Manage the handling of ABSTRAL to minimize the risk of misuse, including the restriction of access and accounting procedures as appropriate to the clinical setting and as required by law [see HOW SUPPLIED/Storage and Handling].
Concerns about abuse, addiction, and diversion must not prevent the proper management of pain. However, all patients treated with opioids require careful monitoring for signs of abuse and addiction, because use of opioid analgesic products carries the risk of addiction even under appropriate medical use.
Addiction is a primary, chronic, neurobiologic disease, with genetic, psychosocial, and environmental factors influencing its development and manifestations. It is characterized by behaviors that include one or more of the following: impaired control over drug use, compulsive use, continued use despite harm, and craving. Drug addiction is a treatable disease, utilizing a multidisciplinary approach, but relapse is common. “Drug-seeking” behavior is very common in addicts and drug abusers.
Abuse and addiction are separate and distinct from physical dependence and tolerance. Be aware that addiction may not be accompanied by concurrent tolerance and symptoms of physical dependence in all addicts. In addition, abuse of opioids can occur in the absence of addiction and is characterized by misuse for non-medical purposes, often in combination with other psychoactive substances. Since ABSTRAL may be diverted for nonmedical use, careful record keeping of prescribing information, including quantity, frequency, and renewal requests is strongly advised.
Proper patient assessment, safe prescribing practices, periodic re-evaluation of therapy, and proper dispensing and storage are appropriate measures that help to limit abuse of opioid drugs.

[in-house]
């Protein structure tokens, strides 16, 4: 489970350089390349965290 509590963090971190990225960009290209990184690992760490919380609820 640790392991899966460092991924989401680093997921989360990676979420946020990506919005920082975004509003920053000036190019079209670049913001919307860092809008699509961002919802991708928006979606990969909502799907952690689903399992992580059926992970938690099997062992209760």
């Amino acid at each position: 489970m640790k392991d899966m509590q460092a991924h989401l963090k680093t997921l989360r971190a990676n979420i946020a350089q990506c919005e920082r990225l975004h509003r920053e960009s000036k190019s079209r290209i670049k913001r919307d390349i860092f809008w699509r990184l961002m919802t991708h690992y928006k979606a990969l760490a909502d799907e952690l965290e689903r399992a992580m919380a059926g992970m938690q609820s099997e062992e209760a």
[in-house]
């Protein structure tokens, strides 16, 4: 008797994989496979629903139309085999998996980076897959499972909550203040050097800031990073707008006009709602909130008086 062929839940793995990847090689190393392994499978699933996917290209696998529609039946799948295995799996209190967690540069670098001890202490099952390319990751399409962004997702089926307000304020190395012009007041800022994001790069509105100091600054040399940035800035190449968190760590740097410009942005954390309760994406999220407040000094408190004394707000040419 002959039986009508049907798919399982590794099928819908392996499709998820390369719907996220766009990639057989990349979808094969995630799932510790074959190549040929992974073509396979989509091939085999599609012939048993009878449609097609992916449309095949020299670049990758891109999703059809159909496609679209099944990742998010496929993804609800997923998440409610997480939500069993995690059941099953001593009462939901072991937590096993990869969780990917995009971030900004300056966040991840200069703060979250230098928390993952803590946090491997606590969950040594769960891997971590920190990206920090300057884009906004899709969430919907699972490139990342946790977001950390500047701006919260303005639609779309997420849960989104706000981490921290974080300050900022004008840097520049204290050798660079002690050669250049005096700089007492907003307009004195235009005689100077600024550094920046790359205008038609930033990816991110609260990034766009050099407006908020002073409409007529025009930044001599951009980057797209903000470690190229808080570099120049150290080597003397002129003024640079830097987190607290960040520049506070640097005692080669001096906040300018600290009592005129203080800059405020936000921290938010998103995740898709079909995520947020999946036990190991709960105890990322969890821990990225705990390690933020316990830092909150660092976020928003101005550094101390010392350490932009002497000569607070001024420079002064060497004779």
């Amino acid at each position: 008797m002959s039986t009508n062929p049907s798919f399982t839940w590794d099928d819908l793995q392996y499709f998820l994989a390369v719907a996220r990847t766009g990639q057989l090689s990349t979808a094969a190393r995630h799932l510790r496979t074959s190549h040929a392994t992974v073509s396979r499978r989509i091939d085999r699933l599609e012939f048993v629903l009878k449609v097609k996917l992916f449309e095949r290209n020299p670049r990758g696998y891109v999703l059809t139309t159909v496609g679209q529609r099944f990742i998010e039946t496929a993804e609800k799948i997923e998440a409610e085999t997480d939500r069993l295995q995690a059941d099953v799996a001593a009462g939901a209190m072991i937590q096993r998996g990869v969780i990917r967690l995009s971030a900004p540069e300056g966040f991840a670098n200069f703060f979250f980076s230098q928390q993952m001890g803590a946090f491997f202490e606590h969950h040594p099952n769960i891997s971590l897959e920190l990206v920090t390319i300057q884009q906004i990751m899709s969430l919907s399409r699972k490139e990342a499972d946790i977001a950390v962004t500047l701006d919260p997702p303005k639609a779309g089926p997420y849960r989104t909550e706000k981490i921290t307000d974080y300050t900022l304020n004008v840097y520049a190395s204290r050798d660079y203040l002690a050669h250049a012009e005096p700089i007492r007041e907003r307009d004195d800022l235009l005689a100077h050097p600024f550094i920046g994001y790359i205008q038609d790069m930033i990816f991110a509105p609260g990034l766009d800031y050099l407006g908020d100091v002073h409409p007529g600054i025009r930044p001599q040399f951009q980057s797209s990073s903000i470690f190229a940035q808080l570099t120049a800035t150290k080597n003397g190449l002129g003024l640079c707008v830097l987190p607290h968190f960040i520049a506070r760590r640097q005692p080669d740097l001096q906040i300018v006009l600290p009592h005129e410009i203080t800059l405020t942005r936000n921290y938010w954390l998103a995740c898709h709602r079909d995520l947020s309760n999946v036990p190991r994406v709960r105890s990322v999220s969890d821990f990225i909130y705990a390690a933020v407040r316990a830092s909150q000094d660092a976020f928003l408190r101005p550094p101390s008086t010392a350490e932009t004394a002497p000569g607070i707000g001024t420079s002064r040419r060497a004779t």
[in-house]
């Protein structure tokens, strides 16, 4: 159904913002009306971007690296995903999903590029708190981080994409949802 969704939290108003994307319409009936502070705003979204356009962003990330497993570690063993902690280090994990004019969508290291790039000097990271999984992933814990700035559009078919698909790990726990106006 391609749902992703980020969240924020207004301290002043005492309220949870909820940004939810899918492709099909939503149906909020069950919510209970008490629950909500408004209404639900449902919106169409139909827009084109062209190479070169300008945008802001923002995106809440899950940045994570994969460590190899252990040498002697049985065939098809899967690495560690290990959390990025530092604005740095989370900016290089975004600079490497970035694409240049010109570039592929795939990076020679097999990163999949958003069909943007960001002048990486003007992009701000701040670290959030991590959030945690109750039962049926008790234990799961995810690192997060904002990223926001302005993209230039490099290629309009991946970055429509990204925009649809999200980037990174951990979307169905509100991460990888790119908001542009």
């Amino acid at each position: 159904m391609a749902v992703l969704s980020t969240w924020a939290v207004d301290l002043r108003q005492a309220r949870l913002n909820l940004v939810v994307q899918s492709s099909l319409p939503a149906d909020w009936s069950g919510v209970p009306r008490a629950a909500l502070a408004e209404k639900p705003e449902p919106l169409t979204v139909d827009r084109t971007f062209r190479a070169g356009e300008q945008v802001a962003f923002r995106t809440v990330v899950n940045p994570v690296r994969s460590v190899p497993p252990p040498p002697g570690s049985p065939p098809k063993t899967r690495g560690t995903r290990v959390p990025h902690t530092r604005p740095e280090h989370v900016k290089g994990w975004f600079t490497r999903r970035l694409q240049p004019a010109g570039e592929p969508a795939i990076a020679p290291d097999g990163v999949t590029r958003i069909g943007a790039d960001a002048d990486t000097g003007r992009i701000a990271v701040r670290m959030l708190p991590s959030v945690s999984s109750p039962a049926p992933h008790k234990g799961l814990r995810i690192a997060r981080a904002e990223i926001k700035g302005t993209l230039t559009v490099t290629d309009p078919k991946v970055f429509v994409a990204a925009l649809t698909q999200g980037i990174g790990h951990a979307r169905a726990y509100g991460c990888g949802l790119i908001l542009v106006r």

Contact your State Professional Licensing Board, or State Controlled Substances Authority for information on how to prevent and detect abuse or diversion of this product.
Physical dependence is not ordinarily a concern in the treatment of patients with chronic cancer pain, and fear of tolerance and physical dependence must not deter using opiate doses that adequately relieve the pain. Guide the administration of Abstral by the response of the patient.
Opioid analgesics may cause physical dependence that can result in withdrawal symptoms in patients who abruptly discontinue the drug. Withdrawal also may be precipitated through the administration of drugs with opioid antagonist activity (e.g., naloxone, nalmefene) or mixed agonist/antagonist analgesics (pentazocine, butorphanol, buprenorphine, nalbuphine).
Physical dependence usually does not occur to a clinically significant degree until after several weeks of continued opioid usage. Tolerance, in which increasingly larger doses are required in order to produce the same degree of analgesia, is initially manifested by a shortened duration of analgesic effect, and subsequently, by decreases in the intensity of analgesia.
Last reviewed on RxList: 8/7/2013
This monograph has been modified to include the generic and brand name in many instances.